4. Do not fall asleep inside your vehicle. You could get arrested if the officer observes that you have the keys in the ignition or if the engine is running.
  5. Drive cautiously. Police will be closely monitoring motorists for any mistakes they make. In particular, they will be on the lookout for motorists who may be driving too fast or too slow, or running red lights or failing to stop at stop signs.

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Newly released footage from a body-worn camera contradicts statements two Marion County deputies made just two days after they were suspended with pay, according to the State Attorney’s Office.

The two deputies were suspended after officials learned of possible officer misconduct in regards to how they executed a search warrant.

The deputies searched a Marion County hotel after receiving word that a suspect, wanted on a warrant, was at the property. The incident lead to a search and seizure situation.

One of the deputies wrote in the arrest affidavit that when he arrived to the suspect’s room, he knocked on the door and identified himself as a member of the Sheriff’s Office.

But footage from a body-worn camera apparently tells a different story.

“Maintenance. I know you have the do not disturb sign, but I need to come in,” the deputy said. “Maintenance. Are you available?”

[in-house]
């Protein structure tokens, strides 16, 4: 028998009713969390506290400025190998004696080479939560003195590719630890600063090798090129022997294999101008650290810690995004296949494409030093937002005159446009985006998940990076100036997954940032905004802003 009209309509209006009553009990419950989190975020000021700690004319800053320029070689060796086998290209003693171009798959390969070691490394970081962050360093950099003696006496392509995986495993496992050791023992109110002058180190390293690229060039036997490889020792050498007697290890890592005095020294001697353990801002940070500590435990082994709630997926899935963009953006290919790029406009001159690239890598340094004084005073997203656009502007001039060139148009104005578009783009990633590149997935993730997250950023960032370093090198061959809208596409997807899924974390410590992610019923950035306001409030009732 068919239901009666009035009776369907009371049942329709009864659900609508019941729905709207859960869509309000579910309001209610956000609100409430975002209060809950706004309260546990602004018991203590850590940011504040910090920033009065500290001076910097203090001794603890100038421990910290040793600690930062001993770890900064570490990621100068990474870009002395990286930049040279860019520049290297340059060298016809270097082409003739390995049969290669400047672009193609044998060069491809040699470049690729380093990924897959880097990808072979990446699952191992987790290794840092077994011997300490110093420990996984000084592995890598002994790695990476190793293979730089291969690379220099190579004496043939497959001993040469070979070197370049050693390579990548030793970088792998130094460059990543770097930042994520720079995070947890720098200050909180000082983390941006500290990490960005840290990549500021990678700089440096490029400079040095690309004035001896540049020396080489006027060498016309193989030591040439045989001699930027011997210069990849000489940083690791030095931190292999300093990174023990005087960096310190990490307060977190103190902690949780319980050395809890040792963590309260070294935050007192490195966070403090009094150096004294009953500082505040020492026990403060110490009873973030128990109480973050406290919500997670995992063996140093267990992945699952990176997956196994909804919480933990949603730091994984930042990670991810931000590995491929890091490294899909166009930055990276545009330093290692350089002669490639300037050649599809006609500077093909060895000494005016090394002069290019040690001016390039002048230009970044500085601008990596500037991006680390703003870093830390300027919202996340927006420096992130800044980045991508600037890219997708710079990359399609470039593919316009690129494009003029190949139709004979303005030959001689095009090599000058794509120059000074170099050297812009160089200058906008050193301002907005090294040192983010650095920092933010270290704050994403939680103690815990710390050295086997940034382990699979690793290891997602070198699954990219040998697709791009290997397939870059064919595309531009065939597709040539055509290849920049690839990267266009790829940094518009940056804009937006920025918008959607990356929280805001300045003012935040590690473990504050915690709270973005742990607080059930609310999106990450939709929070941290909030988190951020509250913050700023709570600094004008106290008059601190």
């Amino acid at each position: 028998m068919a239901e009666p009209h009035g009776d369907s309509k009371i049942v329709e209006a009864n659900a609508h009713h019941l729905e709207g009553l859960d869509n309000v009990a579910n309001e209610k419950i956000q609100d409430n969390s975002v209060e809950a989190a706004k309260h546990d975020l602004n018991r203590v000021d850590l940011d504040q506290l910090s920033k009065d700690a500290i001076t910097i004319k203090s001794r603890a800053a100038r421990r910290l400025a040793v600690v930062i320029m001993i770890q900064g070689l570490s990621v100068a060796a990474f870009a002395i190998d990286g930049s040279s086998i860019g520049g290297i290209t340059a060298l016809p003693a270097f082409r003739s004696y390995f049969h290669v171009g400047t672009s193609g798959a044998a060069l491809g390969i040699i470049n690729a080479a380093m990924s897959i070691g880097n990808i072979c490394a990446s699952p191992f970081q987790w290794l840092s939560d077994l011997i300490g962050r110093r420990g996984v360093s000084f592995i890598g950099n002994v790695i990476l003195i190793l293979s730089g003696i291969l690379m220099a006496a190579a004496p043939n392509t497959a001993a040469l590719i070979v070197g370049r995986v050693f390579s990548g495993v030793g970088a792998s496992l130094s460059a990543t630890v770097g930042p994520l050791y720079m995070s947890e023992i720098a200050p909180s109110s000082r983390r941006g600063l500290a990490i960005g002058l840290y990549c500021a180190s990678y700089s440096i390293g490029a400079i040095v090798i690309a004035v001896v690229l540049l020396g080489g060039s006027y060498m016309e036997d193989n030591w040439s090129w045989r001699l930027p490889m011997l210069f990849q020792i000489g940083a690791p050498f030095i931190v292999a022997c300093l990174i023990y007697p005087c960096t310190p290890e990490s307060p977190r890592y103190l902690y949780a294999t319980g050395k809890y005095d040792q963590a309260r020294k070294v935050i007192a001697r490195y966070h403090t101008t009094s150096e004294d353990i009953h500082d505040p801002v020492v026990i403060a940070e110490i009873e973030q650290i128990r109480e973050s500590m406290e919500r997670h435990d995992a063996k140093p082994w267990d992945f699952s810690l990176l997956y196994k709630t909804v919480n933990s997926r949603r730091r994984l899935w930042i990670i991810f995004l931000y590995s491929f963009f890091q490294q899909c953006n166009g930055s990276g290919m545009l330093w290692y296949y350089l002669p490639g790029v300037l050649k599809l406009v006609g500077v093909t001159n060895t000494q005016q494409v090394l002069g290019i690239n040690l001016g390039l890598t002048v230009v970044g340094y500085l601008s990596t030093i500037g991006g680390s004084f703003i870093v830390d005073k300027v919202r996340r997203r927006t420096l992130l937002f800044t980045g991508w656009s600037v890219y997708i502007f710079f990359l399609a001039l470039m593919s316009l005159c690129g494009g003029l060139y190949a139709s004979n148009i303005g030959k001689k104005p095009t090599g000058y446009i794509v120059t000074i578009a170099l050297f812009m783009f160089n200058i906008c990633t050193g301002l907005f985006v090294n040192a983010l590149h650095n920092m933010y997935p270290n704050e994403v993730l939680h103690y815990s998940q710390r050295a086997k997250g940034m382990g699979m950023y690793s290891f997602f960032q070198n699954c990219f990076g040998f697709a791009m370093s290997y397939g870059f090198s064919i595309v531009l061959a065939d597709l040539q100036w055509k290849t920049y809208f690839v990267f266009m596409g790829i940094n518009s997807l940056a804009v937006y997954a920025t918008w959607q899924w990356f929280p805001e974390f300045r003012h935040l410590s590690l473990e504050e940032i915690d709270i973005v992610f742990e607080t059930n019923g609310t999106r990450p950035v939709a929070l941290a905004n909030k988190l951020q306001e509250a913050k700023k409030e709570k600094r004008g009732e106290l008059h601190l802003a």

Deputies said they discovered drugs and a stolen gun inside the room. The suspect was later spotted in the lobby and arrested.

The body-camera evidence could be enough to destroy the case against the suspect as well as  end the two deputies’ careers.

One of the deputies has been employed by the MCSO for 12 years and the other for nine years.

The suspect remains in jail.

Both the Sheriff’s Office and the State Attorneys’ Office are investigating the incident.

The use of police body cameras in this case is obviously playing a major role. A video log of the actual event is clearly shown, documenting what occurred during an arrest, including the dialogue between the arresting officer and the suspect. This type of footage is extremely important when it comes to criminal defense. The footage from a body camera worn by an officer will show if the criminal defendant’s rights were infringed upon and will show for certain if they were properly Mirandized as required by law.

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According to the Marion County Sheriff’s Office, police arrested an Ocala man Friday morning on 20 counts of possession of child pornography.

The 51-year-old man turned himself in at the Marion County Jail and was booked in at 10:45 a.m., according to the Sheriff’s Office.

He declined to speak with detectives.

4754231502_940e0fe7f1_zThe police began investigating the case after a tip from the National Center for Missing and Exploited Children and the North Florida Internet Crimes Against Children Task Force.

Police believe the man possessed child pornography and had transmitted it through his email for several years, according to a Sheriff’s Office news release.